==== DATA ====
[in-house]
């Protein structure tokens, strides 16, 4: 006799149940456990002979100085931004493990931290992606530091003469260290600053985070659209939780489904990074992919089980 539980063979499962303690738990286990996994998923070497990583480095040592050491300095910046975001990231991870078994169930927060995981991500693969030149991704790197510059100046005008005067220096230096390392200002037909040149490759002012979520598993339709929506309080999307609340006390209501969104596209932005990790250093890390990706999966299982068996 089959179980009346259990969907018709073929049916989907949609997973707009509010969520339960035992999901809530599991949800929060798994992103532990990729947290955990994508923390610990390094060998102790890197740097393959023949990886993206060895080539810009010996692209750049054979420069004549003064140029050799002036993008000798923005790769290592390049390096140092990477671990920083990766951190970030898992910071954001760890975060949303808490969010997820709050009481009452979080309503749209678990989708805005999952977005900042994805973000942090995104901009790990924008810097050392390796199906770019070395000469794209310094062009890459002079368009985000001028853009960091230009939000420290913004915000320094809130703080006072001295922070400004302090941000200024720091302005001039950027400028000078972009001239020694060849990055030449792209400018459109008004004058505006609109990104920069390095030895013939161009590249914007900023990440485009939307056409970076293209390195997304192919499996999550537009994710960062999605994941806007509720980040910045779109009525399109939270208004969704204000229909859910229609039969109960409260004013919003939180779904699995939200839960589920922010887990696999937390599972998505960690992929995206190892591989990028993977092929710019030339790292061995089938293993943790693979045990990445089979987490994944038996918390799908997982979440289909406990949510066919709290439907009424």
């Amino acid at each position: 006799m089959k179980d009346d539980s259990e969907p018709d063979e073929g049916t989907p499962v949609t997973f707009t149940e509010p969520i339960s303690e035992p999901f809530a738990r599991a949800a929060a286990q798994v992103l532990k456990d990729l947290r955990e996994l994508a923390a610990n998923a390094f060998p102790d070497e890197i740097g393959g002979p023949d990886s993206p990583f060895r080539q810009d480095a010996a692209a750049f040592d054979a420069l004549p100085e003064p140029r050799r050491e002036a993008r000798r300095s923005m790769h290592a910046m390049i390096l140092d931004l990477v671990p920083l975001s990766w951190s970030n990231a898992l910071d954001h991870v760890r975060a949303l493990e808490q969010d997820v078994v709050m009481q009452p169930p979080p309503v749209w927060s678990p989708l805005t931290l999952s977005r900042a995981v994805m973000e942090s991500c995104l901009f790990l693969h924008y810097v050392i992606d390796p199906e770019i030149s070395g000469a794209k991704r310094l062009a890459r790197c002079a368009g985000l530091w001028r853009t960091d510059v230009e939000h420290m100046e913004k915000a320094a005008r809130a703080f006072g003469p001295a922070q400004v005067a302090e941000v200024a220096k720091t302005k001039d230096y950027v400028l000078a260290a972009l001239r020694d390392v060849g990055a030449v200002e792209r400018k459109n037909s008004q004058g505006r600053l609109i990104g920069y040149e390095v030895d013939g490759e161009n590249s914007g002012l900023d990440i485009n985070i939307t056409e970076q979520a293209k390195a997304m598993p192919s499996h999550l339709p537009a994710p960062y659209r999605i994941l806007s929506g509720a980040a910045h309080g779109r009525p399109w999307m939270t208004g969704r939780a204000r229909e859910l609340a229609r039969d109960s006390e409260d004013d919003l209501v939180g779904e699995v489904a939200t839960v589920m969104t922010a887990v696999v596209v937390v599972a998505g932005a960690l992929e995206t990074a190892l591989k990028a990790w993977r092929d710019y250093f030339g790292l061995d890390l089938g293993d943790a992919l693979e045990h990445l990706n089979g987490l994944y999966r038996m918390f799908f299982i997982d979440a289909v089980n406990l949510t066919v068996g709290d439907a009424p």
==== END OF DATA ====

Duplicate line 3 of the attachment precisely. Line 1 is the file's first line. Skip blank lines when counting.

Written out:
């Amino acid at each position: 006799m089959k179980d009346d539980s259990e969907p018709d063979e073929g049916t989907p499962v949609t997973f707009t149940e509010p969520i339960s303690e035992p999901f809530a738990r599991a949800a929060a286990q798994v992103l532990k456990d990729l947290r955990e996994l994508a923390a610990n998923a390094f060998p102790d070497e890197i740097g393959g002979p023949d990886s993206p990583f060895r080539q810009d480095a010996a692209a750049f040592d054979a420069l004549p100085e003064p140029r050799r050491e002036a993008r000798r300095s923005m790769h290592a910046m390049i390096l140092d931004l990477v671990p920083l975001s990766w951190s970030n990231a898992l910071d954001h991870v760890r975060a949303l493990e808490q969010d997820v078994v709050m009481q009452p169930p979080p309503v749209w927060s678990p989708l805005t931290l999952s977005r900042a995981v994805m973000e942090s991500c995104l901009f790990l693969h924008y810097v050392i992606d390796p199906e770019i030149s070395g000469a794209k991704r310094l062009a890459r790197c002079a368009g985000l530091w001028r853009t960091d510059v230009e939000h420290m100046e913004k915000a320094a005008r809130a703080f006072g003469p001295a922070q400004v005067a302090e941000v200024a220096k720091t302005k001039d230096y950027v400028l000078a260290a972009l001239r020694d390392v060849g990055a030449v200002e792209r400018k459109n037909s008004q004058g505006r600053l609109i990104g920069y040149e390095v030895d013939g490759e161009n590249s914007g002012l900023d990440i485009n985070i939307t056409e970076q979520a293209k390195a997304m598993p192919s499996h999550l339709p537009a994710p960062y659209r999605i994941l806007s929506g509720a980040a910045h309080g779109r009525p399109w999307m939270t208004g969704r939780a204000r229909e859910l609340a229609r039969d109960s006390e409260d004013d919003l209501v939180g779904e699995v489904a939200t839960v589920m969104t922010a887990v696999v596209v937390v599972a998505g932005a960690l992929e995206t990074a190892l591989k990028a990790w993977r092929d710019y250093f030339g790292l061995d890390l089938g293993d943790a992919l693979e045990h990445l990706n089979g987490l994944y999966r038996m918390f799908f299982i997982d979440a289909v089980n406990l949510t066919v068996g709290d439907a009424p």